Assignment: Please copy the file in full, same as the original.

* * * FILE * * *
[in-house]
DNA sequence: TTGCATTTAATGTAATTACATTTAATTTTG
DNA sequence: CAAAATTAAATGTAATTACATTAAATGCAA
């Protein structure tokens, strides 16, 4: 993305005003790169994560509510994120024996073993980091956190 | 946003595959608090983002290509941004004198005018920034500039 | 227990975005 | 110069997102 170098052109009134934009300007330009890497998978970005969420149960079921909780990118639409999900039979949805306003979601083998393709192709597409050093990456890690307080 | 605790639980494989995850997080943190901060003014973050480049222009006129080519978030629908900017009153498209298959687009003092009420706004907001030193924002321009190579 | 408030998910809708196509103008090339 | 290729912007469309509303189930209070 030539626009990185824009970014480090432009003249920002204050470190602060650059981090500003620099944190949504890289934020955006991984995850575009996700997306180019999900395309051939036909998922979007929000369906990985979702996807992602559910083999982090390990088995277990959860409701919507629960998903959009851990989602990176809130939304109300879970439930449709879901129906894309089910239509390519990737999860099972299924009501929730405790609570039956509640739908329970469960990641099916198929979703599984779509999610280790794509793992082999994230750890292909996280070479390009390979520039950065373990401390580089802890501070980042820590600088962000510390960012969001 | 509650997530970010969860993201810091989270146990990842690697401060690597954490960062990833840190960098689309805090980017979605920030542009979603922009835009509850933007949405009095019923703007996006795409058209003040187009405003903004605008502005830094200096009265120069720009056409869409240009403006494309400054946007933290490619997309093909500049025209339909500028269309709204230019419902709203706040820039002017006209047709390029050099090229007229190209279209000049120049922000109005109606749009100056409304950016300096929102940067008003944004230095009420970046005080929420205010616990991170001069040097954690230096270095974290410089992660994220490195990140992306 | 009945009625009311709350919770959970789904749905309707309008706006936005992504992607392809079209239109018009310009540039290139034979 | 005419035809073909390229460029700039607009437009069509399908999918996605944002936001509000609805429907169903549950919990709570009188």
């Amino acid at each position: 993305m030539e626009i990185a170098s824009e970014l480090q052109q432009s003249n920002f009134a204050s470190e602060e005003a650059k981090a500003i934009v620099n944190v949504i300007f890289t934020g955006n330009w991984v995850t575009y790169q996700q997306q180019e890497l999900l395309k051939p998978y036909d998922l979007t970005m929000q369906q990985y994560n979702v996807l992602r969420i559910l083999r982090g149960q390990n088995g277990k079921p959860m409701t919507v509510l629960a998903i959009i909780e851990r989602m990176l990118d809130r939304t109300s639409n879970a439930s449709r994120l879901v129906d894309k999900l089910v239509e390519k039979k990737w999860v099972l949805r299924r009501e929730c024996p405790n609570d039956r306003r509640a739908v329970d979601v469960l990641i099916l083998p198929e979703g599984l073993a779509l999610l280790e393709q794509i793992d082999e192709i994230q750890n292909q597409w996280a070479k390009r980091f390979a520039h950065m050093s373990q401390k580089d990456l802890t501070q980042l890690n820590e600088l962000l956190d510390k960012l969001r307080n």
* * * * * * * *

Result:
[in-house]
DNA sequence: TTGCATTTAATGTAATTACATTTAATTTTG
DNA sequence: CAAAATTAAATGTAATTACATTAAATGCAA
């Protein structure tokens, strides 16, 4: 993305005003790169994560509510994120024996073993980091956190 | 946003595959608090983002290509941004004198005018920034500039 | 227990975005 | 110069997102 170098052109009134934009300007330009890497998978970005969420149960079921909780990118639409999900039979949805306003979601083998393709192709597409050093990456890690307080 | 605790639980494989995850997080943190901060003014973050480049222009006129080519978030629908900017009153498209298959687009003092009420706004907001030193924002321009190579 | 408030998910809708196509103008090339 | 290729912007469309509303189930209070 030539626009990185824009970014480090432009003249920002204050470190602060650059981090500003620099944190949504890289934020955006991984995850575009996700997306180019999900395309051939036909998922979007929000369906990985979702996807992602559910083999982090390990088995277990959860409701919507629960998903959009851990989602990176809130939304109300879970439930449709879901129906894309089910239509390519990737999860099972299924009501929730405790609570039956509640739908329970469960990641099916198929979703599984779509999610280790794509793992082999994230750890292909996280070479390009390979520039950065373990401390580089802890501070980042820590600088962000510390960012969001 | 509650997530970010969860993201810091989270146990990842690697401060690597954490960062990833840190960098689309805090980017979605920030542009979603922009835009509850933007949405009095019923703007996006795409058209003040187009405003903004605008502005830094200096009265120069720009056409869409240009403006494309400054946007933290490619997309093909500049025209339909500028269309709204230019419902709203706040820039002017006209047709390029050099090229007229190209279209000049120049922000109005109606749009100056409304950016300096929102940067008003944004230095009420970046005080929420205010616990991170001069040097954690230096270095974290410089992660994220490195990140992306 | 009945009625009311709350919770959970789904749905309707309008706006936005992504992607392809079209239109018009310009540039290139034979 | 005419035809073909390229460029700039607009437009069509399908999918996605944002936001509000609805429907169903549950919990709570009188």
């Amino acid at each position: 993305m030539e626009i990185a170098s824009e970014l480090q052109q432009s003249n920002f009134a204050s470190e602060e005003a650059k981090a500003i934009v620099n944190v949504i300007f890289t934020g955006n330009w991984v995850t575009y790169q996700q997306q180019e890497l999900l395309k051939p998978y036909d998922l979007t970005m929000q369906q990985y994560n979702v996807l992602r969420i559910l083999r982090g149960q390990n088995g277990k079921p959860m409701t919507v509510l629960a998903i959009i909780e851990r989602m990176l990118d809130r939304t109300s639409n879970a439930s449709r994120l879901v129906d894309k999900l089910v239509e390519k039979k990737w999860v099972l949805r299924r009501e929730c024996p405790n609570d039956r306003r509640a739908v329970d979601v469960l990641i099916l083998p198929e979703g599984l073993a779509l999610l280790e393709q794509i793992d082999e192709i994230q750890n292909q597409w996280a070479k390009r980091f390979a520039h950065m050093s373990q401390k580089d990456l802890t501070q980042l890690n820590e600088l962000l956190d510390k960012l969001r307080n």